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Wednesday, July 17, 2019

So, Where Is It From? Well, That's The Beauty of It! It Isn't From Anywhere!

I want to take a minute to ask you all a question. Tell me: have you ever heard this in a film or television show before?

“So, what does it do?”

“That's the beauty of it! It doesn't do anything!”

I went around and asked 42 people if they'd ever heard that line and their answers were all quite surprising to me.

5 said they’re “absolutely” sure they’ve heard about it.

1 said it sounded “really familiar”.

20 said it sounded “familiar”.

5 guessed where the line was from.

And 11 said they'd never heard of the line.

Combining the various levels of familiarity leads to 61.9% of those I surveyed recognizing the line. Those unfamiliar or knew where it was from make up the other 38.1%.

Those who merely said it was familiar typically said they weren't capable of placing where they heard it. Two people said it sounded like it was from Willie Wonka and the Chocolate Factory. Another said it sounded like it was from The Simpsons. The one person who said it was “really familiar” said it evoked the image of Doc Brown from Back to the Future.

Surprisingly, those who said they were “absolutely” familiar with the line, or were certain they'd heard it, didn't give a name to where they'd heard it. Perhaps this was an oversight on me not asking where they'd heard it, but it struck me as peculiar.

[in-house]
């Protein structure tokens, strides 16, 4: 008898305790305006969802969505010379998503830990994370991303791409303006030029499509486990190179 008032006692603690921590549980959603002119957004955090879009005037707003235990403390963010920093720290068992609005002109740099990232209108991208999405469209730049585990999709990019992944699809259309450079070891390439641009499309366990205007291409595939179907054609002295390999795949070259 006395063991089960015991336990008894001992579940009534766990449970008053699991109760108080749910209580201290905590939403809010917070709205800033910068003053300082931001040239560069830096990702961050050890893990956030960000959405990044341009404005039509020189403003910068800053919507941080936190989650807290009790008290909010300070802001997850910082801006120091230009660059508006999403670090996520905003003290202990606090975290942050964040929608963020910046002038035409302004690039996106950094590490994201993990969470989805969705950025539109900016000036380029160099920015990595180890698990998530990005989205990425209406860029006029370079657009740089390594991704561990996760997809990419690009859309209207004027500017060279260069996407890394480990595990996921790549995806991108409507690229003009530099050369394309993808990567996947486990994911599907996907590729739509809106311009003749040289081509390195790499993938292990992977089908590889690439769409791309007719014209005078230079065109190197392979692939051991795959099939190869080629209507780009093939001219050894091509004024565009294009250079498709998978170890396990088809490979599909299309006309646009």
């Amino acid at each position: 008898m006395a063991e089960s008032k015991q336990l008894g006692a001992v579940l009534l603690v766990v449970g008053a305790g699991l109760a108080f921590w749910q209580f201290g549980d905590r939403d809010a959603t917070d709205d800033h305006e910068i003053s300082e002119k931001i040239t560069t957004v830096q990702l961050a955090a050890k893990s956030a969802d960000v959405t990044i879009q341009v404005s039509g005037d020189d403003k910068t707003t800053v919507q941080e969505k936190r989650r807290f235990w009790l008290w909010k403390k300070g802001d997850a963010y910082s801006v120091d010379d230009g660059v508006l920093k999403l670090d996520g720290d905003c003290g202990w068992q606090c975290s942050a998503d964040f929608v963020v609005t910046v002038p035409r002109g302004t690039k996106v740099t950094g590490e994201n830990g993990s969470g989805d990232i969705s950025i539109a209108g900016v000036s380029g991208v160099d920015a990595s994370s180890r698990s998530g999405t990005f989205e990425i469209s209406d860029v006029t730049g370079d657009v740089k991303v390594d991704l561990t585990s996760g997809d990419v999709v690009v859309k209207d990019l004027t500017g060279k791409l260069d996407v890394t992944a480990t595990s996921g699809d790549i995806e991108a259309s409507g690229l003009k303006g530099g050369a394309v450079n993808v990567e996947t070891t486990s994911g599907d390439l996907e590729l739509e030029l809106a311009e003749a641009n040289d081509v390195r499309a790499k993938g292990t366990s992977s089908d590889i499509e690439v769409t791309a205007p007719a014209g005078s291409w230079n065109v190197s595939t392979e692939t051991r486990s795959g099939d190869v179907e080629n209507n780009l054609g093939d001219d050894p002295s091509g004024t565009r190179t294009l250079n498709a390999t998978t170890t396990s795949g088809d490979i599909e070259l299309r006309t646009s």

So, the vast majority of those I asked recognized it. However, the few guesses as to where it originated are all wrong. The reality of it is: that line doesn't exist in any major motion picture—nor does it have any basis in contemporary art. As for the five who correctly guessed where it was from: two said they heard it in Phineas and Ferb while the other three said it was the “line that's never been in any movie”. While the former isn't exactly a qualifier for “knowing” the line is from, I'm counting it for simplicity's sake.

Nowadays, with its rise in popularity thanks to the internet, it has appeared in a few television shows as something of a parody. The aforementioned Phineas and Ferb, along with 30 Rock, have referenced it. As such, it's possible that some of the other people I asked remembered it from one of those shows.

However: as for its origin, that's not known. The closest anyone has ever come is a scene from the 1963 show Burke's Law. However, the line—while similar in a way—shares several differences. On top of that, many who claim to recognize the line have never watched Burke's Law, let alone even heard of it.

So exactly what is the reasoning behind this enigmatic line?

Well, you've got those who say that it's a case of the Mandela Effect or the multiverse; two parallel universes crossing and something behind left behind. Both are very fascinating in their own regards as they challenge our perception on how massive and fantastical our existence truly is. However, I'm personally more interested in the origin to this line.